But Guluzade's most outspoken statements relate to his perception of Russia's foreign policy. Asked why he is "so anti-Russian," Guluzade replies: "I am not anti-Russian. I have an accurate understanding of Russia's policy in the Caucasus, in Central Asia, in the world. Russia is an expansionist state....Russia settled Armenians on our territory in order to have a Christian forepost from which to launch an attack on Turkey and beyond.... Russia's policy is hostile to all the peoples of the Caucasus and Central Asia."

On the prospects for resolving the Karabakh conflict, Guluzade is pessimistic, saying that a settlement is impossible at present, partly because Russia doesn't want one and is dragging out the negotiations. Arguing that "we should not deceive ourselves and let others be deceived." he advocates a single-minded effort to build up Azerbaijan's military strength.

Karabakh is, however, not the most serious problem facing Azerbaijan, according to Guluzade. More frightening, he says, is the prospect of a new power struggle after Aliyev leaves the political scene. He recalls that all previous power struggles in Azerbaijan over the past decade have been accompanied by the loss of a chunk of Azerbaijan's territory, and a new struggle could precipitate the loss of its status as an independent state if, as he fears, Russia chooses that moment to intervene. Guluzade says he does not exclude the possibility of a peaceful transition of power, but hopes that Aliev's successor does not come to power as the result of a coup. Aliev's mission, he says, is to exclude that possibility and ensure a democratic transition. (Liz Fuller)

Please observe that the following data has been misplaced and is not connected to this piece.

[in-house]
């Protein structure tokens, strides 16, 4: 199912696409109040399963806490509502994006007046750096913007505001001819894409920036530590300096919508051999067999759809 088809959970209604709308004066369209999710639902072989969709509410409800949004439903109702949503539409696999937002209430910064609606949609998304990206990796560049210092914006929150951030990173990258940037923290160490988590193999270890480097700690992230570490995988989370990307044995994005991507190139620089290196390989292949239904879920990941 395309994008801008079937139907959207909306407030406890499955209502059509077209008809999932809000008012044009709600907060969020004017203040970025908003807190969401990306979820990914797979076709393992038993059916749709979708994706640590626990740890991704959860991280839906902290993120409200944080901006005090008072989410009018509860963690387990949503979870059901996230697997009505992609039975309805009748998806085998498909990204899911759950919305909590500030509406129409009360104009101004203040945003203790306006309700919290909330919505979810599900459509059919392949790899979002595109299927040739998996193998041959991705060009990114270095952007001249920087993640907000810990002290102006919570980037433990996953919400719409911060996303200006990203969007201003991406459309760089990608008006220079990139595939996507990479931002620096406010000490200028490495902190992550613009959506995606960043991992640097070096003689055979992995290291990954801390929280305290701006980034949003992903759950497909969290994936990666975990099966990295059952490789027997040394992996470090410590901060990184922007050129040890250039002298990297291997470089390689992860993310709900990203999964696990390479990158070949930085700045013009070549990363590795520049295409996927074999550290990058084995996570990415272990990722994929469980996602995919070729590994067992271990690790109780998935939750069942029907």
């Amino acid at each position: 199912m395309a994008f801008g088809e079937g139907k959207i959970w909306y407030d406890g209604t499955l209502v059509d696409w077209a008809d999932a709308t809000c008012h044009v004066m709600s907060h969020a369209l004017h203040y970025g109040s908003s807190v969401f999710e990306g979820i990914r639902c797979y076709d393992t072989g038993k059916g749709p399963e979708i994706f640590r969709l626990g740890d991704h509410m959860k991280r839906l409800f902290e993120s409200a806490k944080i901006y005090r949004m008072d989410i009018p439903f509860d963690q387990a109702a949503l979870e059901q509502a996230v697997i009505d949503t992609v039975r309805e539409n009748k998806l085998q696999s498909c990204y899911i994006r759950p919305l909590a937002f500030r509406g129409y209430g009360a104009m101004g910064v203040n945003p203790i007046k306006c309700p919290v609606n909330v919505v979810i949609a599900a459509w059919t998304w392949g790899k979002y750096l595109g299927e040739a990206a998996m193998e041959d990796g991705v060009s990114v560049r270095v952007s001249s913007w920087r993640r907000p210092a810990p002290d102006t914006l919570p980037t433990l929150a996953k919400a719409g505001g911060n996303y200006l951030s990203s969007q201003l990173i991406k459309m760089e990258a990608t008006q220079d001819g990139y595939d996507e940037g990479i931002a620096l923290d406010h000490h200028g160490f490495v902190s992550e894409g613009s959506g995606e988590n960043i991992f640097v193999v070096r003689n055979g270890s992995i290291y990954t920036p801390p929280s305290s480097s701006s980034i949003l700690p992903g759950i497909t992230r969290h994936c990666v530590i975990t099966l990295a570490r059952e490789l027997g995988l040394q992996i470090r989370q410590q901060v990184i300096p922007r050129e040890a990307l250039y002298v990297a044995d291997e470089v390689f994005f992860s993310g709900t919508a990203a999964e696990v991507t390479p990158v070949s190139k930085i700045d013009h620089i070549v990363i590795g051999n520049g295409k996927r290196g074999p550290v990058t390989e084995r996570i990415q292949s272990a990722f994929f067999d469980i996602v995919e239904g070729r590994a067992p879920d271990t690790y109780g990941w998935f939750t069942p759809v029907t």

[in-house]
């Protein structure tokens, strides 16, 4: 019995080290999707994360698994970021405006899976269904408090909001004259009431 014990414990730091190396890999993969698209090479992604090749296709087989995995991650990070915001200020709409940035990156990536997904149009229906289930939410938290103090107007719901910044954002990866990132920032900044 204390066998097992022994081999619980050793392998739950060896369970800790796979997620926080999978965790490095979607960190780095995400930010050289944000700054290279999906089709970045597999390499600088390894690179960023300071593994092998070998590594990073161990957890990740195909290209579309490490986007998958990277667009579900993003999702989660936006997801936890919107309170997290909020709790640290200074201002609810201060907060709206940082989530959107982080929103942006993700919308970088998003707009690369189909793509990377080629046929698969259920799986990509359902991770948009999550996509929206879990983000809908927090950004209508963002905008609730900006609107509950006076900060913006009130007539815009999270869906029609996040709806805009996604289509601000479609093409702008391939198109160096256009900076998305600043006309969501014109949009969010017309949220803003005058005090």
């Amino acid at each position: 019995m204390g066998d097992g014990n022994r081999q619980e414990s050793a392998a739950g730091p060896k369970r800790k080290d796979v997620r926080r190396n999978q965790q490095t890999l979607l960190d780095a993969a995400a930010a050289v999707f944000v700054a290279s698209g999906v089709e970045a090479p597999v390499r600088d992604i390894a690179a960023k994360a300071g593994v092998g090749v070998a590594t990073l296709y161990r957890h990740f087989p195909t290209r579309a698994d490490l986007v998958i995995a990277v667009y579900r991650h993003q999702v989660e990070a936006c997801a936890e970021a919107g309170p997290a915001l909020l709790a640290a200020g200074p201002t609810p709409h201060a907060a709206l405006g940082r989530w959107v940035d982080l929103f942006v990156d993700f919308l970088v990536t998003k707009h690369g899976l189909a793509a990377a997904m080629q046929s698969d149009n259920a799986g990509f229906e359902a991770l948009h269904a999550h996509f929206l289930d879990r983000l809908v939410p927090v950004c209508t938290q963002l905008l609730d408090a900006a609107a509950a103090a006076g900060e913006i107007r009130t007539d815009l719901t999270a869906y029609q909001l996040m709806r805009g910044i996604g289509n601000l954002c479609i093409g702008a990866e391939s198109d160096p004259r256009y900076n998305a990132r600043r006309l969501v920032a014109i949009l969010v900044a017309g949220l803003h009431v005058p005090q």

Karabakh President Addresses Image Problem. On 18 June, the unrecognized Nagorno-Karabakh Republic held elections -- not recognized by the international community as legitimate -- to a new 33-deputy parliament. Addressing the enclave's population on the eve of the ballot, President Arkadii Ghukasian sought to redress the damage inflicted on the republic's image by the wave of arrests that followed the unsuccessful attempt on his life on 22 March. Ghukasian suffered severe leg injuries in that attack and was released from hospital in Yerevan only on 17 June. The most prominent target of the crackdown was the enclave's former army commander and Defense Minister, Samvel Babayan, whom investigators say masterminded the attempt to assassinate Ghukasian. The two men had been at odds since last summer (see "RFE/RL Caucasus Report," Vol. 2, No. 27, 8 July 1999 and No. 50, 17 December 1999). Babayan's arrest and detention effectively prevented the opposition Armenian National Democratic Party, which he founded last September, from contesting the parliamentary poll.

In his 17 June TV address, Ghukasian, without naming any names, attributed the attempt on his life to elements who could not adapt to peacetime conditions (which he termed a classic post-war phenomenon), and who "are blackmailing society with the threat of a new war" (a clear allusion to statements Babayan made while still Defense Minister). He condemned as "false romanticism" attempts to rationalize the unspecified "crimes" those persons have committed, arguing that they must and should be punished, or "we could be deprived of the future we deserve."